However, the mainline Linux kernel for Tegra 2 is not feature complete, especially proper DFVS (dynamic frequency and voltage scaling), NAND flash driver and a hardware accelerated 3D driver are missing. There are efforts reverse engineering the Tegra 2/3 graphic stack (see grate).

This how-to wipes the whole module, including the configuration block which contains serial number and MAC address. Its possible to restore those information using Toradex BSP and the create_configblock.sh utility. Since Toradex Tegra modules are not locked by a manufacturer key, one can use nvflash or tegrarcm to access the Boot ROM and reflash the device (see also this Blog post about that topic). The modules are, from a flashing perspective, unbrickable!

Ok, lets get started. Make sure you have a Linux cross compile toolchain for ARM ready (e.g. from Linaro) along with a device tree compiler (DTC). Read more »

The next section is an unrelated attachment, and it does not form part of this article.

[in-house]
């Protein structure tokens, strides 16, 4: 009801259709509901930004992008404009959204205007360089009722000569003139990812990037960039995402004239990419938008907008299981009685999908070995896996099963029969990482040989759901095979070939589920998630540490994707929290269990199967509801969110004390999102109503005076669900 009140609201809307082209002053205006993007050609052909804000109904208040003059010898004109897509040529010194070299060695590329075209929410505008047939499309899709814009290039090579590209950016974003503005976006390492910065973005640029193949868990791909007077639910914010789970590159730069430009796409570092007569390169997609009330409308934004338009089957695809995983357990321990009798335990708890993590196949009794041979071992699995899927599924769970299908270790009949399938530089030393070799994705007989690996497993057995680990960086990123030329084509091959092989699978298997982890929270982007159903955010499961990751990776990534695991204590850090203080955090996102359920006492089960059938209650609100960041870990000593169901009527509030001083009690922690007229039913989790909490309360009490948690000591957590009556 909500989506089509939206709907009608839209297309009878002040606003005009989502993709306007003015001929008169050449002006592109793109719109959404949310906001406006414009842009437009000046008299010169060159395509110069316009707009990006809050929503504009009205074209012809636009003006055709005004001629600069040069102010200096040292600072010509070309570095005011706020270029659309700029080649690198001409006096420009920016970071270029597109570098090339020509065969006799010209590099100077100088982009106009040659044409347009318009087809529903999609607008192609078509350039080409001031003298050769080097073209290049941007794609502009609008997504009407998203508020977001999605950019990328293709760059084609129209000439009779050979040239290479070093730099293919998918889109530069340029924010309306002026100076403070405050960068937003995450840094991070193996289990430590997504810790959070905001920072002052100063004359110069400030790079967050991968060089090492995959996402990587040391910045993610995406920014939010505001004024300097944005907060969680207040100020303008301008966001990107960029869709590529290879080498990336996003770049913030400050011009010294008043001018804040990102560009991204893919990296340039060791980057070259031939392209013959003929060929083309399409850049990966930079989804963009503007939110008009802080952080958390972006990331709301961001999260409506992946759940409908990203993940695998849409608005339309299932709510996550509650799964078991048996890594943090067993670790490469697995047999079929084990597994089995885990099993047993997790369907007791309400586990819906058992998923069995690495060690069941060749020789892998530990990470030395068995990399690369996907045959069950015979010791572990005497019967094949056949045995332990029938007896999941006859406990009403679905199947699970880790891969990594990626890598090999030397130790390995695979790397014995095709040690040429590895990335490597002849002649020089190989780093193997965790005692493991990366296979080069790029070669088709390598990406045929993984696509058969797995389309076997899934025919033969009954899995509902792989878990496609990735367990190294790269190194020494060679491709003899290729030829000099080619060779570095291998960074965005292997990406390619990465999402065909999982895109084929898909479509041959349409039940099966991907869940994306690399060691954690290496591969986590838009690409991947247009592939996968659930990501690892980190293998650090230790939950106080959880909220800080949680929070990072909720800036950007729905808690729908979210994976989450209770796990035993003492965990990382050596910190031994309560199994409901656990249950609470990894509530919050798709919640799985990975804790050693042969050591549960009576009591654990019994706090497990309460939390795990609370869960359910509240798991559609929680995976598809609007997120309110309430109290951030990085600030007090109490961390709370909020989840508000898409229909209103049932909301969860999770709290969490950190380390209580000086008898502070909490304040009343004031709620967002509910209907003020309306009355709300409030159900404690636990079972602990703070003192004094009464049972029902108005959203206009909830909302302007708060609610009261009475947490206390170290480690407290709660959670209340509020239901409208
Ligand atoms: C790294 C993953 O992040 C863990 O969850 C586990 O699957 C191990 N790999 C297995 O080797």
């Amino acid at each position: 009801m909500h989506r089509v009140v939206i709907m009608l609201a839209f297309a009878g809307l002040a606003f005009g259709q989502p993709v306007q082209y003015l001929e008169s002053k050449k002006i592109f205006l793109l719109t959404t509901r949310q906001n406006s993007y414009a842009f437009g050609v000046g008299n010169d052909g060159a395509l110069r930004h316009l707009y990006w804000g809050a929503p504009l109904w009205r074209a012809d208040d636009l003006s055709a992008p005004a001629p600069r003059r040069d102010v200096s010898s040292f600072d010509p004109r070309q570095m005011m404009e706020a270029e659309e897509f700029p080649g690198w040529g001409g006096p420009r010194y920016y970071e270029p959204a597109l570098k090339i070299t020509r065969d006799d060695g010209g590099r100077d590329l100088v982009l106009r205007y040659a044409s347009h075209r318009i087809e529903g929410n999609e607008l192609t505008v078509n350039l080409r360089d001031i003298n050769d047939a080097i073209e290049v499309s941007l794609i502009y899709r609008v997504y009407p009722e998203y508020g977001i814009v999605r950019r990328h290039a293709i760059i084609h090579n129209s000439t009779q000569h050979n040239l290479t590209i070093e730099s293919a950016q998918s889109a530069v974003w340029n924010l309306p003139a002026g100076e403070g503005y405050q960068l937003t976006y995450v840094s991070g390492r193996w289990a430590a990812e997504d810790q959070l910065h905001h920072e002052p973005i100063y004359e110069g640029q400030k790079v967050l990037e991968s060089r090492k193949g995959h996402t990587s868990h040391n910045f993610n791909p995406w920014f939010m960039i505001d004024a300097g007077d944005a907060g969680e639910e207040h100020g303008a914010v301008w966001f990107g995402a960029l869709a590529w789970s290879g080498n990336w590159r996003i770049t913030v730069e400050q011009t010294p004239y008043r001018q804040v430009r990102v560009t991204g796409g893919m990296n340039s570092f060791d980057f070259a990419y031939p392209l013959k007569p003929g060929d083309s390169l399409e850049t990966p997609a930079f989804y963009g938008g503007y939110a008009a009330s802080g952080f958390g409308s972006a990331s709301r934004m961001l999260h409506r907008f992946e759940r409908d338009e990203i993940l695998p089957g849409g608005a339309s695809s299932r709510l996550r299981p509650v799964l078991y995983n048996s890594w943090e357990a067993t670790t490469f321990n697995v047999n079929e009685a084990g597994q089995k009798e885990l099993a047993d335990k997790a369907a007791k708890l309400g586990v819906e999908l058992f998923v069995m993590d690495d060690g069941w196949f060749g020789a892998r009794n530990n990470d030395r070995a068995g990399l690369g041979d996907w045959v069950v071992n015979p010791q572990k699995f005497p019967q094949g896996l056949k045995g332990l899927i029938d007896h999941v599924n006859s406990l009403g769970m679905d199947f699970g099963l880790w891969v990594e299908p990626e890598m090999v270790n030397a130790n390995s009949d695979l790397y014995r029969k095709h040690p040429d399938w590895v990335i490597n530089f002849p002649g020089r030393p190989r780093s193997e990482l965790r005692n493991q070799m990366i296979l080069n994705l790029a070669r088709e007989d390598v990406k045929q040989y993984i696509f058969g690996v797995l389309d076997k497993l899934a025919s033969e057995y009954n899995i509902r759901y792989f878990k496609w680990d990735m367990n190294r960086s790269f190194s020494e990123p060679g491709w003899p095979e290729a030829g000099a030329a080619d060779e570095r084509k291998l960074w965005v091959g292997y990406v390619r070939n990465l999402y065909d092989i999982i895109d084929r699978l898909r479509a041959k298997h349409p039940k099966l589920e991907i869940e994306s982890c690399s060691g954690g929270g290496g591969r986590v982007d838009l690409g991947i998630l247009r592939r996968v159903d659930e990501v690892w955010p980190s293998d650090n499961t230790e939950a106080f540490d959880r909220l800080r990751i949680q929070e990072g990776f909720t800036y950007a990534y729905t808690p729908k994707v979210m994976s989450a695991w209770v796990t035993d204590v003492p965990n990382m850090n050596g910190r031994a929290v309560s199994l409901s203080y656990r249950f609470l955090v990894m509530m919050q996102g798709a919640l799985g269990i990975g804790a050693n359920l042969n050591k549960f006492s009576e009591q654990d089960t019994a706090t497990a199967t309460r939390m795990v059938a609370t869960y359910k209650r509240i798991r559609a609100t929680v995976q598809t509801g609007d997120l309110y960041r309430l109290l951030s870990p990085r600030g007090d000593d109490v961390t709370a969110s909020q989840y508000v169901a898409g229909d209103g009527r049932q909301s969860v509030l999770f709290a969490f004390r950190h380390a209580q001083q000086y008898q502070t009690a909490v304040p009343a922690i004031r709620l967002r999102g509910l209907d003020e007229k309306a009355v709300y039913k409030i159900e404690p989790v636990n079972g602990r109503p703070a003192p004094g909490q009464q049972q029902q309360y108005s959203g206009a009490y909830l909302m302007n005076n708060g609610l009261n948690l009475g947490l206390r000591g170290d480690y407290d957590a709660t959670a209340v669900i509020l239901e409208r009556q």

Dissecting a Windows malware (Part 2)

Today I looked a bit closer at the response sent from chromeupdatecenter.com to the request of the malware. The malware connects to Port 8080, most likely because the “malware webservice” runs on another HTTP server instance (the headers state nginx, while the main page is supposedly running Apache on a Ubuntu server). I figured out that the first 22152 bytes contains a bitmap. This bitmap is later on saved to the users temporary path (on Windows 7 to C:\Users\$USERNAME\AppData\Local\Temp\32239.bmp).

Desktop wallpaper after infection

Desktop wallpaper after infection

The image length also matches the header “ACC”, which states 22152. Although, the length of a bitmap is also available from its header, which would make the server code a bit easier, maybe something for their next version 😉

However, after the bitmap, there are still 493 bytes left. This should be either the encryption key or the message in the AlertEncryptor.txt files…. Read more »

Dissecting a Windows malware

chromeupdatecenter.com Screenshot

Through a friend of my I got to this seemingly fresh malware named GoogleChromeUpdater.exe. The page (URL see at the end of the post) claims to distribute a important Chrome Update. However, the malware encrypt files and left an E-Mail address, the classic file kidnapping along with blackmailing.